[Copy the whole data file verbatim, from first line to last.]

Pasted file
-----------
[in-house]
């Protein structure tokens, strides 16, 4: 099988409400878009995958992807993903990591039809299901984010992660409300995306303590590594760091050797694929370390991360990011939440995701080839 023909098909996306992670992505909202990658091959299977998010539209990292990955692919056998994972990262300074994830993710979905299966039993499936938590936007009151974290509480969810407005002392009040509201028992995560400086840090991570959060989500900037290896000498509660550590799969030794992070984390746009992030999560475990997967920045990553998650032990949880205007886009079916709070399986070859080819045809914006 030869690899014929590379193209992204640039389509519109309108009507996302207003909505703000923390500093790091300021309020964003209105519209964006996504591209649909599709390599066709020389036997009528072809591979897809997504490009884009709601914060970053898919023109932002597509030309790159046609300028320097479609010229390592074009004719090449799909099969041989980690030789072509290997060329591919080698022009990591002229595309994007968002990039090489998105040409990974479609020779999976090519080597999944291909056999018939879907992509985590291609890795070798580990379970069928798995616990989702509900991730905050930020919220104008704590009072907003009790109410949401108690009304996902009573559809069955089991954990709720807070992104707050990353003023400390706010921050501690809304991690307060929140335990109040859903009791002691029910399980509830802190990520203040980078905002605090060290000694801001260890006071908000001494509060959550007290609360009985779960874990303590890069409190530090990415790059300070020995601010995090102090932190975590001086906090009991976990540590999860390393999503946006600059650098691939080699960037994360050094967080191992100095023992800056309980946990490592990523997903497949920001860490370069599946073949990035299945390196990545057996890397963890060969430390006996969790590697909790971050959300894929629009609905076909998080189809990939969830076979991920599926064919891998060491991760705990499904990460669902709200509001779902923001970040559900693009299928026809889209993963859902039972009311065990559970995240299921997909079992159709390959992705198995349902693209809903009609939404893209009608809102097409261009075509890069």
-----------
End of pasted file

[in-house]
């Protein structure tokens, strides 16, 4: 099988409400878009995958992807993903990591039809299901984010992660409300995306303590590594760091050797694929370390991360990011939440995701080839 023909098909996306992670992505909202990658091959299977998010539209990292990955692919056998994972990262300074994830993710979905299966039993499936938590936007009151974290509480969810407005002392009040509201028992995560400086840090991570959060989500900037290896000498509660550590799969030794992070984390746009992030999560475990997967920045990553998650032990949880205007886009079916709070399986070859080819045809914006 030869690899014929590379193209992204640039389509519109309108009507996302207003909505703000923390500093790091300021309020964003209105519209964006996504591209649909599709390599066709020389036997009528072809591979897809997504490009884009709601914060970053898919023109932002597509030309790159046609300028320097479609010229390592074009004719090449799909099969041989980690030789072509290997060329591919080698022009990591002229595309994007968002990039090489998105040409990974479609020779999976090519080597999944291909056999018939879907992509985590291609890795070798580990379970069928798995616990989702509900991730905050930020919220104008704590009072907003009790109410949401108690009304996902009573559809069955089991954990709720807070992104707050990353003023400390706010921050501690809304991690307060929140335990109040859903009791002691029910399980509830802190990520203040980078905002605090060290000694801001260890006071908000001494509060959550007290609360009985779960874990303590890069409190530090990415790059300070020995601010995090102090932190975590001086906090009991976990540590999860390393999503946006600059650098691939080699960037994360050094967080191992100095023992800056309980946990490592990523997903497949920001860490370069599946073949990035299945390196990545057996890397963890060969430390006996969790590697909790971050959300894929629009609905076909998080189809990939969830076979991920599926064919891998060491991760705990499904990460669902709200509001779902923001970040559900693009299928026809889209993963859902039972009311065990559970995240299921997909079992159709390959992705198995349902693209809903009609939404893209009608809102097409261009075509890069």